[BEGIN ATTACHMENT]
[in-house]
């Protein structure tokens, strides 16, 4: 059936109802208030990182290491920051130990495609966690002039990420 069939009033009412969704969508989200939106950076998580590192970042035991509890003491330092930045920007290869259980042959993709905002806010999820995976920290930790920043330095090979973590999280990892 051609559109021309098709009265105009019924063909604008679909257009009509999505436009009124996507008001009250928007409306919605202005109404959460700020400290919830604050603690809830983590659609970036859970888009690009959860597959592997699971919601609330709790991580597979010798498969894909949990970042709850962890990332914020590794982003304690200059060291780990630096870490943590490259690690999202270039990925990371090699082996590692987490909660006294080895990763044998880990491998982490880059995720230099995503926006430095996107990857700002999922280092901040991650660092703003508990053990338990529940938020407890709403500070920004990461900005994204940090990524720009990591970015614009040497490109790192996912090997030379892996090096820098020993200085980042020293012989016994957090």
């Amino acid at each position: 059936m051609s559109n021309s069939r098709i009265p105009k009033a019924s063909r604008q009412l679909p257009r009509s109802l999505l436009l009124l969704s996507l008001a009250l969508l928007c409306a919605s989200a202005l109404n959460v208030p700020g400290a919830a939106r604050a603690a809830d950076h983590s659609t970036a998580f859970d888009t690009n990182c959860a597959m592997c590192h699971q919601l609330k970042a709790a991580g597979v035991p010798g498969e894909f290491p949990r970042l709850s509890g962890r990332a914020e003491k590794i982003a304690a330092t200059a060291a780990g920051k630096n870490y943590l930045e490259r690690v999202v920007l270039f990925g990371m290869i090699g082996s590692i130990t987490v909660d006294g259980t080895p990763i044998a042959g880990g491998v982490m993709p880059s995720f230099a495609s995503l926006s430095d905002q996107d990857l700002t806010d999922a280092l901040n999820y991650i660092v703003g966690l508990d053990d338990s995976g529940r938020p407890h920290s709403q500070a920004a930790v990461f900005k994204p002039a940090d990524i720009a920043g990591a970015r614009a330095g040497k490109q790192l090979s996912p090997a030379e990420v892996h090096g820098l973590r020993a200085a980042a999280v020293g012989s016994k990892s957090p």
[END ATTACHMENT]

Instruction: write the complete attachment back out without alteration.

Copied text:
[in-house]
């Protein structure tokens, strides 16, 4: 059936109802208030990182290491920051130990495609966690002039990420 069939009033009412969704969508989200939106950076998580590192970042035991509890003491330092930045920007290869259980042959993709905002806010999820995976920290930790920043330095090979973590999280990892 051609559109021309098709009265105009019924063909604008679909257009009509999505436009009124996507008001009250928007409306919605202005109404959460700020400290919830604050603690809830983590659609970036859970888009690009959860597959592997699971919601609330709790991580597979010798498969894909949990970042709850962890990332914020590794982003304690200059060291780990630096870490943590490259690690999202270039990925990371090699082996590692987490909660006294080895990763044998880990491998982490880059995720230099995503926006430095996107990857700002999922280092901040991650660092703003508990053990338990529940938020407890709403500070920004990461900005994204940090990524720009990591970015614009040497490109790192996912090997030379892996090096820098020993200085980042020293012989016994957090």
């Amino acid at each position: 059936m051609s559109n021309s069939r098709i009265p105009k009033a019924s063909r604008q009412l679909p257009r009509s109802l999505l436009l009124l969704s996507l008001a009250l969508l928007c409306a919605s989200a202005l109404n959460v208030p700020g400290a919830a939106r604050a603690a809830d950076h983590s659609t970036a998580f859970d888009t690009n990182c959860a597959m592997c590192h699971q919601l609330k970042a709790a991580g597979v035991p010798g498969e894909f290491p949990r970042l709850s509890g962890r990332a914020e003491k590794i982003a304690a330092t200059a060291a780990g920051k630096n870490y943590l930045e490259r690690v999202v920007l270039f990925g990371m290869i090699g082996s590692i130990t987490v909660d006294g259980t080895p990763i044998a042959g880990g491998v982490m993709p880059s995720f230099a495609s995503l926006s430095d905002q996107d990857l700002t806010d999922a280092l901040n999820y991650i660092v703003g966690l508990d053990d338990s995976g529940r938020p407890h920290s709403q500070a920004a930790v990461f900005k994204p002039a940090d990524i720009a920043g990591a970015r614009a330095g040497k490109q790192l090979s996912p090997a030379e990420v892996h090096g820098l973590r020993a200085a980042a999280v020293g012989s016994k990892s957090p």